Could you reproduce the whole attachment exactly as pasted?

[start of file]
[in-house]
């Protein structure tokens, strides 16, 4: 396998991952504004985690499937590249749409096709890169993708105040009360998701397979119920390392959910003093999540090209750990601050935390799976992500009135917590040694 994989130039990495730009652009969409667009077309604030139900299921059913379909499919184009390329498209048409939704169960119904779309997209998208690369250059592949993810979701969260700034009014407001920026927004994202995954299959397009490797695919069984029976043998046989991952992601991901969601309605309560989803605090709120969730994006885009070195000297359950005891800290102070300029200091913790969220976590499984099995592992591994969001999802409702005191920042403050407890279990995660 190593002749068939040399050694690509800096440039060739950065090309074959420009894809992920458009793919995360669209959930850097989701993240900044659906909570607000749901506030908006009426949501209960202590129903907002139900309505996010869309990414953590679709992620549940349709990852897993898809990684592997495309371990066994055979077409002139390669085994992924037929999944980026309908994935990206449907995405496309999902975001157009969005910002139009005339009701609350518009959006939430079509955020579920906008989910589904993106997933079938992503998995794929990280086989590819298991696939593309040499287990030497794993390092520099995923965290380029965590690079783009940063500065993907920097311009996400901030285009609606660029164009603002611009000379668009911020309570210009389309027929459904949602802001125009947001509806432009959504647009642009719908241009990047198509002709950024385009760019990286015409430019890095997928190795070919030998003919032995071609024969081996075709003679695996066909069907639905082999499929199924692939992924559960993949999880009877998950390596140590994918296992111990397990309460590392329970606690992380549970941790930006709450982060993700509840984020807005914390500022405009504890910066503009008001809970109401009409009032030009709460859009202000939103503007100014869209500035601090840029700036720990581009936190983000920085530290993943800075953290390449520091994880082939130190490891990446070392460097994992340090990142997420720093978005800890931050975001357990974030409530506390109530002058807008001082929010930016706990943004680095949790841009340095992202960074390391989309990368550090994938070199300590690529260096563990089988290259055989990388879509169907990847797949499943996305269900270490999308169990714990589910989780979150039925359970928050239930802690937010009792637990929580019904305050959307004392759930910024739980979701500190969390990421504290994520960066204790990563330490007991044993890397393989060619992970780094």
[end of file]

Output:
[in-house]
């Protein structure tokens, strides 16, 4: 396998991952504004985690499937590249749409096709890169993708105040009360998701397979119920390392959910003093999540090209750990601050935390799976992500009135917590040694 994989130039990495730009652009969409667009077309604030139900299921059913379909499919184009390329498209048409939704169960119904779309997209998208690369250059592949993810979701969260700034009014407001920026927004994202995954299959397009490797695919069984029976043998046989991952992601991901969601309605309560989803605090709120969730994006885009070195000297359950005891800290102070300029200091913790969220976590499984099995592992591994969001999802409702005191920042403050407890279990995660 190593002749068939040399050694690509800096440039060739950065090309074959420009894809992920458009793919995360669209959930850097989701993240900044659906909570607000749901506030908006009426949501209960202590129903907002139900309505996010869309990414953590679709992620549940349709990852897993898809990684592997495309371990066994055979077409002139390669085994992924037929999944980026309908994935990206449907995405496309999902975001157009969005910002139009005339009701609350518009959006939430079509955020579920906008989910589904993106997933079938992503998995794929990280086989590819298991696939593309040499287990030497794993390092520099995923965290380029965590690079783009940063500065993907920097311009996400901030285009609606660029164009603002611009000379668009911020309570210009389309027929459904949602802001125009947001509806432009959504647009642009719908241009990047198509002709950024385009760019990286015409430019890095997928190795070919030998003919032995071609024969081996075709003679695996066909069907639905082999499929199924692939992924559960993949999880009877998950390596140590994918296992111990397990309460590392329970606690992380549970941790930006709450982060993700509840984020807005914390500022405009504890910066503009008001809970109401009409009032030009709460859009202000939103503007100014869209500035601090840029700036720990581009936190983000920085530290993943800075953290390449520091994880082939130190490891990446070392460097994992340090990142997420720093978005800890931050975001357990974030409530506390109530002058807008001082929010930016706990943004680095949790841009340095992202960074390391989309990368550090994938070199300590690529260096563990089988290259055989990388879509169907990847797949499943996305269900270490999308169990714990589910989780979150039925359970928050239930802690937010009792637990929580019904305050959307004392759930910024739980979701500190969390990421504290994520960066204790990563330490007991044993890397393989060619992970780094």